Our guest blogger today is Derby Chukwudi. Derby is a contestant in the Miss New Jersey USA competition, and she is passionate about travel, education, reading, writing, and also the power of financial literacy. Here, she shares some money myths that she’s identified and eliminated on her path to financial wellness.
I grew up hearing that knowledge is power and there is truth in everything those words carry. Moreso, I have come to learn that lack of knowledge or the awareness of something is even more dangerous than the power knowledge carries.
Understanding this lesson was critical for money matters in my life. In my short time on earth, I’ve interacted with money, money beliefs, and ideologies in different forms and through many people. In this piece, I will be sharing my five money myths and how I was able to uncover them.
Before I dive in, it is important to emphasize the power of the human mind. The human mind can create and destroy. We want to be in situations where our minds work for us and not against us. To achieve this, we need to be honest, transparent, and ready to take action.
Money Myth #1: Money is not important to achieve happiness.
While money does not answer all things, and my bible tells me that the love of money is the root of evil, I had to realize that money issues were one of my number one stressors. Money is not everything, but everything somehow requires money in some capacity. Recognizing the critical nature of money made me realize that to be successful, I need to take money seriously and work hard to understand how it operates.
Money Myth #2: Hard work leads to great riches and large quantities of money.
I’ve always been a hardworking individual and as a result, it has been an easy trap for me to believe that if I work hard always then money will automatically come. While it sounds logical, I have come to learn that hard work coupled with the understanding of how money operates are key ingredients for how to generate inflows, not just merely working hard. There are many hard-working people who live in poverty. Work smart and not necessarily hard all the time.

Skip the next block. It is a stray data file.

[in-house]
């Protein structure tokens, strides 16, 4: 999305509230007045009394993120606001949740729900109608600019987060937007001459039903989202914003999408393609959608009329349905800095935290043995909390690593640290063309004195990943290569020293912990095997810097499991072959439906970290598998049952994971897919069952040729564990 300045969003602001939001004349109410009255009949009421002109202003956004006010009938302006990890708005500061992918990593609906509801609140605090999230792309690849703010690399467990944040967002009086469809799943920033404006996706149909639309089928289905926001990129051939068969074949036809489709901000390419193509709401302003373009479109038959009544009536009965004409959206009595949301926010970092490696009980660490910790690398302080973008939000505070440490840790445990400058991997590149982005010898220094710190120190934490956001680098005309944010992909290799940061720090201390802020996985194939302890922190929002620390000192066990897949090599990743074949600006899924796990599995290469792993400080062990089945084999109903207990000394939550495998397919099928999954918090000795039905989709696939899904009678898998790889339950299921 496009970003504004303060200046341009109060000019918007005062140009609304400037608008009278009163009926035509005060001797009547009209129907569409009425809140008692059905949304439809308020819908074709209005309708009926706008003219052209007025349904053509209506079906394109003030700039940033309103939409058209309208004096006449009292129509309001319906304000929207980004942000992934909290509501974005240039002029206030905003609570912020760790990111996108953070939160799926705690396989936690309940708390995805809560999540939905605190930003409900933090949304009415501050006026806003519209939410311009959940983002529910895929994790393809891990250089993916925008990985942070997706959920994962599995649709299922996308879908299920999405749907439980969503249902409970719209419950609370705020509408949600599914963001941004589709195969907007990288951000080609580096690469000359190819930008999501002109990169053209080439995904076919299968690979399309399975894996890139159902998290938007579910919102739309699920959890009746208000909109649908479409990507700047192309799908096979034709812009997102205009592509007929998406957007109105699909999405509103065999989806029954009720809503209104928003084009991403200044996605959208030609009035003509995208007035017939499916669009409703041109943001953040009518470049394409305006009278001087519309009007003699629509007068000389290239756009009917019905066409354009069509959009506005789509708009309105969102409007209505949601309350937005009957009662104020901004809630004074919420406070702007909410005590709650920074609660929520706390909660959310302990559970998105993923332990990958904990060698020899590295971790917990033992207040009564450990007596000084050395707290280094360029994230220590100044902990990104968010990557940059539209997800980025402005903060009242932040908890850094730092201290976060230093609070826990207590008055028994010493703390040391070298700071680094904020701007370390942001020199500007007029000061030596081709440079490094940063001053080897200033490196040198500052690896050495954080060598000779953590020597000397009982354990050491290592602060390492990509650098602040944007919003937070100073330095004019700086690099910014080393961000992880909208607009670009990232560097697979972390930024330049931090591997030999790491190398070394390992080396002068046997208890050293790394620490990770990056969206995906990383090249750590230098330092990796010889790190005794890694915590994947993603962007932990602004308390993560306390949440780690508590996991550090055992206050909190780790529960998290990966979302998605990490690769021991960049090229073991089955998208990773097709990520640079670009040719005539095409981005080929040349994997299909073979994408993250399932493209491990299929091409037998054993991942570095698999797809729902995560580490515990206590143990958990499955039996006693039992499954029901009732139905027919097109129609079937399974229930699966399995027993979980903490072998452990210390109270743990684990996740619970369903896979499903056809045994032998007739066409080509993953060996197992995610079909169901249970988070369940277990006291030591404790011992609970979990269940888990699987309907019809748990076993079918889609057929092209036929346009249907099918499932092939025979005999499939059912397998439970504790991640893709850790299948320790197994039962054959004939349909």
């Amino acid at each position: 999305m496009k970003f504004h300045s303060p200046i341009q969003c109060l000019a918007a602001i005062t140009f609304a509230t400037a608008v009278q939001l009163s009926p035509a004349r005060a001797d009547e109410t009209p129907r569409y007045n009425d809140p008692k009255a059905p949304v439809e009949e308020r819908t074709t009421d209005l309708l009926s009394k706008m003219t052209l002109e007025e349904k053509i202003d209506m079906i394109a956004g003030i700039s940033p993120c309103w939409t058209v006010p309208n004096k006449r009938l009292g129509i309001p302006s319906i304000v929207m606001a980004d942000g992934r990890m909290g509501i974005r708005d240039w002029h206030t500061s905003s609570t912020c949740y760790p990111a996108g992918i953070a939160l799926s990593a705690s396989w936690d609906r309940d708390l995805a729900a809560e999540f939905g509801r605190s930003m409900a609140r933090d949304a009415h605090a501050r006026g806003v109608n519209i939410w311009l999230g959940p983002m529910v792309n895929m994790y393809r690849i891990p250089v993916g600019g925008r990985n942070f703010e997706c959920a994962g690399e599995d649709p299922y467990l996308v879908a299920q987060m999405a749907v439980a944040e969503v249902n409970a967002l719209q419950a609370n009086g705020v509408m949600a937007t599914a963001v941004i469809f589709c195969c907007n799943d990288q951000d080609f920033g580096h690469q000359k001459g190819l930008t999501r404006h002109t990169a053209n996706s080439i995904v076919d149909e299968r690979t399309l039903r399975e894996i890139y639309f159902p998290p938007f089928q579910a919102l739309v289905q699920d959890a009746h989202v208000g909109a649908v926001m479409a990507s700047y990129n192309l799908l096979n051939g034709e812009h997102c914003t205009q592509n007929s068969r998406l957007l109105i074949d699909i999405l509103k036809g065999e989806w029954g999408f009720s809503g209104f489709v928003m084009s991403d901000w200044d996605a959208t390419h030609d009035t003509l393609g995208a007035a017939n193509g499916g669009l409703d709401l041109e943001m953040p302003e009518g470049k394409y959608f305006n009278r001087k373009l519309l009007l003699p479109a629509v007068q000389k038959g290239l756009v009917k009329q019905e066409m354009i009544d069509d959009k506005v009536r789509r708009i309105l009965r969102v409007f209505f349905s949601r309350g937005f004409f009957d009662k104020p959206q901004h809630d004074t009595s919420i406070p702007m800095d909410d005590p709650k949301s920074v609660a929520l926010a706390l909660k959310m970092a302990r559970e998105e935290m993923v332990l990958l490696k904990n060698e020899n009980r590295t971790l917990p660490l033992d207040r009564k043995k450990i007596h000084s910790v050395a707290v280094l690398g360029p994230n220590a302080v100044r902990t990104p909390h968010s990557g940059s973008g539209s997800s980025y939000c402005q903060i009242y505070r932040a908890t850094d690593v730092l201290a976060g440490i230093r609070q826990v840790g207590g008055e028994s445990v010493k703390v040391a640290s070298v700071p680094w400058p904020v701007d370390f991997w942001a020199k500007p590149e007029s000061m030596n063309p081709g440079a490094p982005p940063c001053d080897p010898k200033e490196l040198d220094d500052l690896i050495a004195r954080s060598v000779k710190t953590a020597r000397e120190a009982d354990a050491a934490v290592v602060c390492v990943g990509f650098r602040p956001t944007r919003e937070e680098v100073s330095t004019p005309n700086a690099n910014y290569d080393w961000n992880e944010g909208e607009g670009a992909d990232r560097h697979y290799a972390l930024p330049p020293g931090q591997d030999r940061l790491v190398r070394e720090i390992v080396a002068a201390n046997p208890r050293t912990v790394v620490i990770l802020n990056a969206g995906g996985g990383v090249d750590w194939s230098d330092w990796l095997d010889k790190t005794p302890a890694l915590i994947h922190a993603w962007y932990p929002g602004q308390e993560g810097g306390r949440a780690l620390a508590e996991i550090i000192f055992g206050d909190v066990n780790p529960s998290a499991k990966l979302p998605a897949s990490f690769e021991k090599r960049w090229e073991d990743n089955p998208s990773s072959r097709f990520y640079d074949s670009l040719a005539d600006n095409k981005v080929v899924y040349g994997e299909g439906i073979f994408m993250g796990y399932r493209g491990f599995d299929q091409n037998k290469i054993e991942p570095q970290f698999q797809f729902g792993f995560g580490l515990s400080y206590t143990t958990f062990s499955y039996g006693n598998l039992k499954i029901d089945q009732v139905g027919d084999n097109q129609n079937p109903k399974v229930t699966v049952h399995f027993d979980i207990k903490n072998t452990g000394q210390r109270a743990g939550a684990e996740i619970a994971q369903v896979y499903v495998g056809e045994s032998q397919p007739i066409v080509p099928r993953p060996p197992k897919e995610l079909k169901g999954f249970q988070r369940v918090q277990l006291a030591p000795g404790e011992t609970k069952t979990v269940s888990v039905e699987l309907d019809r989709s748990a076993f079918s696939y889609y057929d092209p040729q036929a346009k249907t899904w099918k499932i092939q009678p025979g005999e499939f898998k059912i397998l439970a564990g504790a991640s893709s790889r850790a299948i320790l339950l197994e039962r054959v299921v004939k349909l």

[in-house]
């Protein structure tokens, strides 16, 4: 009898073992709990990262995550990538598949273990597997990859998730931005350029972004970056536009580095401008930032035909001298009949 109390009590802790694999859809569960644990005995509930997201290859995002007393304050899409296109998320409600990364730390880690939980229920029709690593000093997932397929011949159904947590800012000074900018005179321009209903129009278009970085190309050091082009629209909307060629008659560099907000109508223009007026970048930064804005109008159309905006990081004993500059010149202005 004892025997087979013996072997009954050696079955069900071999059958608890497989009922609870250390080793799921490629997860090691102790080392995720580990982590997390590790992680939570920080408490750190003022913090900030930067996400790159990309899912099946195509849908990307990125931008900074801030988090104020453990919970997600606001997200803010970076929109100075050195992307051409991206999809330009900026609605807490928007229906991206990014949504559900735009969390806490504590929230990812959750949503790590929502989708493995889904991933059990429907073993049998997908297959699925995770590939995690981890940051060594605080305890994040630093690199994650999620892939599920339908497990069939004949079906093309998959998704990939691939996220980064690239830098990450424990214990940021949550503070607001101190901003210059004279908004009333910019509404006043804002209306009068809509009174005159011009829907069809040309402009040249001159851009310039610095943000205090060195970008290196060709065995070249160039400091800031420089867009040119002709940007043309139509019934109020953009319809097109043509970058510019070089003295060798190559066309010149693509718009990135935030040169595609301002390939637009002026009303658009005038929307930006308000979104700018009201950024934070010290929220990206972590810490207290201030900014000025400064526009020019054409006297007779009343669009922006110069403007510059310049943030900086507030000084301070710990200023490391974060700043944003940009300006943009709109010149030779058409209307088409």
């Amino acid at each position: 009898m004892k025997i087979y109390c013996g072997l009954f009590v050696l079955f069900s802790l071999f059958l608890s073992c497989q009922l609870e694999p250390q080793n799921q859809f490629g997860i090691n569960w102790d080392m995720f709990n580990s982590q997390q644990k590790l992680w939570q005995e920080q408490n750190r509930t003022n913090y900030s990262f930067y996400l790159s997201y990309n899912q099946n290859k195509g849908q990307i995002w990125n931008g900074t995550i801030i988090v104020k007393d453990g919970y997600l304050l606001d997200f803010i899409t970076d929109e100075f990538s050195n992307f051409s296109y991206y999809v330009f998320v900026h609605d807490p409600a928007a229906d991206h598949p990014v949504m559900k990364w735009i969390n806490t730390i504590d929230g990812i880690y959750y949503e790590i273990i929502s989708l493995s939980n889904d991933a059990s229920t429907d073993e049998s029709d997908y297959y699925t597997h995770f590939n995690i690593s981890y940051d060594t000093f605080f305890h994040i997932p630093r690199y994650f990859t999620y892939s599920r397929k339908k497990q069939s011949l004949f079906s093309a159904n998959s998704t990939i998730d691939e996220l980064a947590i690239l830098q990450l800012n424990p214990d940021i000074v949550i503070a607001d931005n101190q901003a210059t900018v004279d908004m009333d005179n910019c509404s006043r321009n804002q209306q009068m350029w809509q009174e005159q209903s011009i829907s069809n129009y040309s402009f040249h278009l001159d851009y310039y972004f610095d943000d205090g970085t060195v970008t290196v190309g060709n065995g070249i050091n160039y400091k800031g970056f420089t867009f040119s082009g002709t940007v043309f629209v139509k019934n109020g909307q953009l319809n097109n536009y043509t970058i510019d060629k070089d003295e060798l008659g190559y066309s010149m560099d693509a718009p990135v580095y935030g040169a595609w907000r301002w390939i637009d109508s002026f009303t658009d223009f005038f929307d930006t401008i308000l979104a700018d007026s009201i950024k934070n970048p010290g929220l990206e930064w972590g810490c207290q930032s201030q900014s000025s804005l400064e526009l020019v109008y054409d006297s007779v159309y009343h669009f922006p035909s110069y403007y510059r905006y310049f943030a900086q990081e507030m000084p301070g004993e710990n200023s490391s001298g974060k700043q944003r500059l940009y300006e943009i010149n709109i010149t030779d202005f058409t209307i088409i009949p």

Money Myth #3: My experience about money can be gained from only reading books.
As an avid reader, you can imagine how disappointed I was when I uncovered this myth. It is very good to read books about money and to learn from diverse perspectives. However, that is just the beginning. A mindset shift needs to take place for all of that knowledge to be put to good use. I found that I had limiting beliefs that were obstacles regardless of whether I was amassing a wealth of knowledge.
These are some money myths I have uncovered and I am always looking to identify more of these because the more I identify, the more room I have to grow.
When I think of financial wellness, I believe that uncovering myths and limiting beliefs in my life is a critical step for gaining clarity about the path I need to create for my financial life.